• Simone Janson

      Hello Benjamin,
      thanks for this comment. People like to say that Germans would rather see the glass half empty than half full. Unfortunately, this point of view is constantly confirmed not only in social networks but also as an entrepreneur. I personally like to be someone who goes forward and just does things - in contrast to others who prefer to criticize. As we have learned here, however, optimism is not the final solution ;-) In Ireland, by the way, I just experienced that, for example, you can deal with the crisis issue a little differently: - in my opinion that would not happen in Germany.

      • Benjamin Wagener

        I think the willingness to get involved is so low here in Germany, among other things, because from all possible sides you are quickly seen as a loser if you don't immediately have something else for a success with your company, regardless of the area. On the contrary, the dogma of the loser, once you have failed, it is very difficult to get rid of it. As an ALGII recipient, you are immediately seen by many as a parasite and slacker, instead of someone who is only temporarily dependent on support in order to be able to use your skills again at the next opportunity. And that runs through many other areas of our society. The culture of failure is not really well developed here. You actually wish for a little more reflection on values ​​like “risen from the ruins” instead of an eternal scream for a superficial “blooming in the shine of happiness”. Please do not understand this as praising the GDR! I really don't want them back. Merely the willingness to lend a hand, to develop creative ideas on a small scale and to make a virtue out of necessity, was much more widespread and I somehow miss that in our society today.

        • Simone Janson

          Hello Benjamin,
          As far as the zero-error culture and the fear of failure are concerned, I agree with you, that is not easy for entrepreneurs in Germany in particular - I have already written several times about this: https: //berufebilder.de/ series / better-fail /

          As far as Hartz IV is concerned, however, I do not agree with you: For example, I personally know of a case in which someone who could actually work on the basis of education and intelligence and would also have enough opportunities to do so - but who would rather refer to Hartz IV because he was concerned can't really decide. In addition, I believe from my own experience that a certain financial pressure is necessary for personal success, otherwise you don't even develop the courage to start certain things.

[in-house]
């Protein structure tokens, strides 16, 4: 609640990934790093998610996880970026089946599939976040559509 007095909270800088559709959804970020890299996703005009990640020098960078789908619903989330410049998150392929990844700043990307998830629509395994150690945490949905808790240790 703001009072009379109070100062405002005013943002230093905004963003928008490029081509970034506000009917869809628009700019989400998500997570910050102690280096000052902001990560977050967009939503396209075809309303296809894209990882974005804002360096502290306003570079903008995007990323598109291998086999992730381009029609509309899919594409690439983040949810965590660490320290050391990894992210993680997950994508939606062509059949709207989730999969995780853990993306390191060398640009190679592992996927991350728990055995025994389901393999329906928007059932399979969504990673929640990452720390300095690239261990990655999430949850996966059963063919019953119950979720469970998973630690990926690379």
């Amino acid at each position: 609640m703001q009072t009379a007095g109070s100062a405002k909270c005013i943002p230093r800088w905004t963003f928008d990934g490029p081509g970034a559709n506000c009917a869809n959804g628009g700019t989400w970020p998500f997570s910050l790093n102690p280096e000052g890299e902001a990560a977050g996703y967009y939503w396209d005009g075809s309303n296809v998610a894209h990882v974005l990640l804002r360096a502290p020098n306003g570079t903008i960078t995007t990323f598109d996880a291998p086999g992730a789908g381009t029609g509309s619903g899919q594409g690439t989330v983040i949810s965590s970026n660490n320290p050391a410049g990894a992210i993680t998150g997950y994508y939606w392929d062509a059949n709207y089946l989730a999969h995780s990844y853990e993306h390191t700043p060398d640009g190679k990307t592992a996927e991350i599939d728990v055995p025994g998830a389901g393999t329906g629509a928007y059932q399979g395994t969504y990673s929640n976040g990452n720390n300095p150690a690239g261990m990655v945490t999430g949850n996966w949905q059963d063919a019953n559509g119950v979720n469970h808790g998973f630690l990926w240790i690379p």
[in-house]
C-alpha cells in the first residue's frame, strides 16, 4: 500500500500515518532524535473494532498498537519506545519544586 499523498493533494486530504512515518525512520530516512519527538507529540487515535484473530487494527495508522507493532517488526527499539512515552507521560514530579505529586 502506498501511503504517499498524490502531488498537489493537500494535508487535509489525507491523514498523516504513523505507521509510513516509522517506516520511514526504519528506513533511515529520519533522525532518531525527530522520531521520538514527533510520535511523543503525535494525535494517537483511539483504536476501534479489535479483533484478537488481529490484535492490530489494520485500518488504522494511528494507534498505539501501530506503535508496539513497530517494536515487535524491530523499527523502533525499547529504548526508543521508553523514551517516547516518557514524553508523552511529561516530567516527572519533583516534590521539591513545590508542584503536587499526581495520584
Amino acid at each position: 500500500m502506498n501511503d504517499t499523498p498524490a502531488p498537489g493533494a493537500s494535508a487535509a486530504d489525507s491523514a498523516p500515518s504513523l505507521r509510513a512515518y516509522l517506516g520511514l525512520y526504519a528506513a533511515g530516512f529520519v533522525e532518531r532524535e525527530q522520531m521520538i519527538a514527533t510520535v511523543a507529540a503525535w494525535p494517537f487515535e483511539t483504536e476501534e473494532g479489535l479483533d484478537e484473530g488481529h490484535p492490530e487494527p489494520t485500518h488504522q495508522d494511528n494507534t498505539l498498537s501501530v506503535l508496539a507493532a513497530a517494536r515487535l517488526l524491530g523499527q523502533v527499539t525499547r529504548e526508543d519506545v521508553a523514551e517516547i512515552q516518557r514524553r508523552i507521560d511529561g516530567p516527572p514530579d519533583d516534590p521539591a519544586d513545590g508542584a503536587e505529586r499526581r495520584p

The whole discussion about Hartz IV, I consider therefore a pretty ambiguous thing.

          • Benjamin Wagener

            I do not want to deny that there are such negative incidents. On the one hand, however, these are clearly in the lower number; on the other hand, on the other hand, a lump sumization over ALGII recipients is inappropriate. And this is all I am concerned about is that ALGII recipients are not flattered at all and no longer.

          • Simone Janson

            They are right, slurs do not help, and you put people too fast into the drawer.
            Regardless of Hartz IV, however, I believe that success always requires a little pressure - that's a statement that comes from Steve Jobs. But here too, the dose may vary from person to person.

          • Benjamin Wagener

            Unfortunately, I have to disagree with “always”. Pressure can also be counterproductive when it comes to people with burnout syndrome, for example. Pressure does not help at all for people who apply everywhere and who constantly only receive rejections, for example because they are viewed as too old or the like. You don't necessarily have to make it harder for these people than necessary. A certain pressure arises from the existence as an ALGII recipient anyway, because you can't really live comfortably with this income, which you shouldn't really be. The question arises as to how so many ALGII and welfare recipients can accuse anti-social and underexposed behavior, while it is very difficult to participate properly in general social life with this income.

          • Simone Janson

            This is what I mean with the right amount of pressure: I agree with you, overload is not good, but not a challenge, as every brain researcher will tell you: stress is something positive as long as it does not spill in distress.
            As far as the height of the ALGII is concerned, it is like to forget that usually also the rent is taken over. I know enough people who pay their rent from 10.000 Euro a year, but do not want to apply for a Hartz IV. Sorry, but that is not so.